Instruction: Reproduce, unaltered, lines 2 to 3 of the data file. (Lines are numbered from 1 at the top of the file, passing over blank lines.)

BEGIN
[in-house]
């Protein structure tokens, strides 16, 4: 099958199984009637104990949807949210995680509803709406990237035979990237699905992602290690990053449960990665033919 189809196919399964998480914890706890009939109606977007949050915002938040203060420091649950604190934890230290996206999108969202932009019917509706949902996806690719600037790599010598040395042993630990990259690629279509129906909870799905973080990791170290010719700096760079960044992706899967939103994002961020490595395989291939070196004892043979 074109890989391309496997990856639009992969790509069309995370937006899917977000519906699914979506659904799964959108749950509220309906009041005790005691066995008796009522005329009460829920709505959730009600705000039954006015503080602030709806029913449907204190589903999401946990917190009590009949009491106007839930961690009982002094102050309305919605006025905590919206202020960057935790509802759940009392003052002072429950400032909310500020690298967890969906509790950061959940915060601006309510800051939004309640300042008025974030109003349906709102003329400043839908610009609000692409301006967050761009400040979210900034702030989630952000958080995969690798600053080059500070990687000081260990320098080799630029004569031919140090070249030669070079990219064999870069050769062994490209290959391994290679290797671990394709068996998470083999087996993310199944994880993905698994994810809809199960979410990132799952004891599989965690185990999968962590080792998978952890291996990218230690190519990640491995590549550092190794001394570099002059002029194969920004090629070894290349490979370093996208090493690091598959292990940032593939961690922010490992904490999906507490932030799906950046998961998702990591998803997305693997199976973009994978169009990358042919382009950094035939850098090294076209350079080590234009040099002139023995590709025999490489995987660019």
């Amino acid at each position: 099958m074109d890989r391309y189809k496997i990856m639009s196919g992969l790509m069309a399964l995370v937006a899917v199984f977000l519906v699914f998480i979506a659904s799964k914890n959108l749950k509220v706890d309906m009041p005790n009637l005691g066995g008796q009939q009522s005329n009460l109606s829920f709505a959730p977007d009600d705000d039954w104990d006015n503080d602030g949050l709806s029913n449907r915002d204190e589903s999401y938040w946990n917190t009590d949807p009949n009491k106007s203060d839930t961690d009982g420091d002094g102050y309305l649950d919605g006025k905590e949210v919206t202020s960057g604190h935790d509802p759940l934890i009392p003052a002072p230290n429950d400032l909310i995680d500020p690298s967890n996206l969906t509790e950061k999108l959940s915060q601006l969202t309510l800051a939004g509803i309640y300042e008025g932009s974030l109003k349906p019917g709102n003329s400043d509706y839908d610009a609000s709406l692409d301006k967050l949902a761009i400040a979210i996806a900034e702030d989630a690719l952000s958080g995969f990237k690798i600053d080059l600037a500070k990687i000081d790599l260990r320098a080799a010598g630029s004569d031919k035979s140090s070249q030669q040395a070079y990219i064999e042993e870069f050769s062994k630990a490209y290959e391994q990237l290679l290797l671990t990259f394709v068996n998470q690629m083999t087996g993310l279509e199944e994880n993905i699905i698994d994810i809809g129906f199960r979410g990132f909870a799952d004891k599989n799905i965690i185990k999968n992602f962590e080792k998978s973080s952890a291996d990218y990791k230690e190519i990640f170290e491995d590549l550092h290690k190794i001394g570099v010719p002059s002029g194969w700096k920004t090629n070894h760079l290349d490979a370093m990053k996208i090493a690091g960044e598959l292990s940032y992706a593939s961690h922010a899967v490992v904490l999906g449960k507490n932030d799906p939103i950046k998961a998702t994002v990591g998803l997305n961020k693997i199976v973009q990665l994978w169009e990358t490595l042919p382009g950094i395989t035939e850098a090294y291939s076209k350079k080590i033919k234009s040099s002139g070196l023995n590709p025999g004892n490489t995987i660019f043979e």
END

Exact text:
């Protein structure tokens, strides 16, 4: 099958199984009637104990949807949210995680509803709406990237035979990237699905992602290690990053449960990665033919 189809196919399964998480914890706890009939109606977007949050915002938040203060420091649950604190934890230290996206999108969202932009019917509706949902996806690719600037790599010598040395042993630990990259690629279509129906909870799905973080990791170290010719700096760079960044992706899967939103994002961020490595395989291939070196004892043979 074109890989391309496997990856639009992969790509069309995370937006899917977000519906699914979506659904799964959108749950509220309906009041005790005691066995008796009522005329009460829920709505959730009600705000039954006015503080602030709806029913449907204190589903999401946990917190009590009949009491106007839930961690009982002094102050309305919605006025905590919206202020960057935790509802759940009392003052002072429950400032909310500020690298967890969906509790950061959940915060601006309510800051939004309640300042008025974030109003349906709102003329400043839908610009609000692409301006967050761009400040979210900034702030989630952000958080995969690798600053080059500070990687000081260990320098080799630029004569031919140090070249030669070079990219064999870069050769062994490209290959391994290679290797671990394709068996998470083999087996993310199944994880993905698994994810809809199960979410990132799952004891599989965690185990999968962590080792998978952890291996990218230690190519990640491995590549550092190794001394570099002059002029194969920004090629070894290349490979370093996208090493690091598959292990940032593939961690922010490992904490999906507490932030799906950046998961998702990591998803997305693997199976973009994978169009990358042919382009950094035939850098090294076209350079080590234009040099002139023995590709025999490489995987660019």
């Amino acid at each position: 099958m074109d890989r391309y189809k496997i990856m639009s196919g992969l790509m069309a399964l995370v937006a899917v199984f977000l519906v699914f998480i979506a659904s799964k914890n959108l749950k509220v706890d309906m009041p005790n009637l005691g066995g008796q009939q009522s005329n009460l109606s829920f709505a959730p977007d009600d705000d039954w104990d006015n503080d602030g949050l709806s029913n449907r915002d204190e589903s999401y938040w946990n917190t009590d949807p009949n009491k106007s203060d839930t961690d009982g420091d002094g102050y309305l649950d919605g006025k905590e949210v919206t202020s960057g604190h935790d509802p759940l934890i009392p003052a002072p230290n429950d400032l909310i995680d500020p690298s967890n996206l969906t509790e950061k999108l959940s915060q601006l969202t309510l800051a939004g509803i309640y300042e008025g932009s974030l109003k349906p019917g709102n003329s400043d509706y839908d610009a609000s709406l692409d301006k967050l949902a761009i400040a979210i996806a900034e702030d989630a690719l952000s958080g995969f990237k690798i600053d080059l600037a500070k990687i000081d790599l260990r320098a080799a010598g630029s004569d031919k035979s140090s070249q030669q040395a070079y990219i064999e042993e870069f050769s062994k630990a490209y290959e391994q990237l290679l290797l671990t990259f394709v068996n998470q690629m083999t087996g993310l279509e199944e994880n993905i699905i698994d994810i809809g129906f199960r979410g990132f909870a799952d004891k599989n799905i965690i185990k999968n992602f962590e080792k998978s973080s952890a291996d990218y990791k230690e190519i990640f170290e491995d590549l550092h290690k190794i001394g570099v010719p002059s002029g194969w700096k920004t090629n070894h760079l290349d490979a370093m990053k996208i090493a690091g960044e598959l292990s940032y992706a593939s961690h922010a899967v490992v904490l999906g449960k507490n932030d799906p939103i950046k998961a998702t994002v990591g998803l997305n961020k693997i199976v973009q990665l994978w169009e990358t490595l042919p382009g950094i395989t035939e850098a090294y291939s076209k350079k080590i033919k234009s040099s002139g070196l023995n590709p025999g004892n490489t995987i660019f043979e």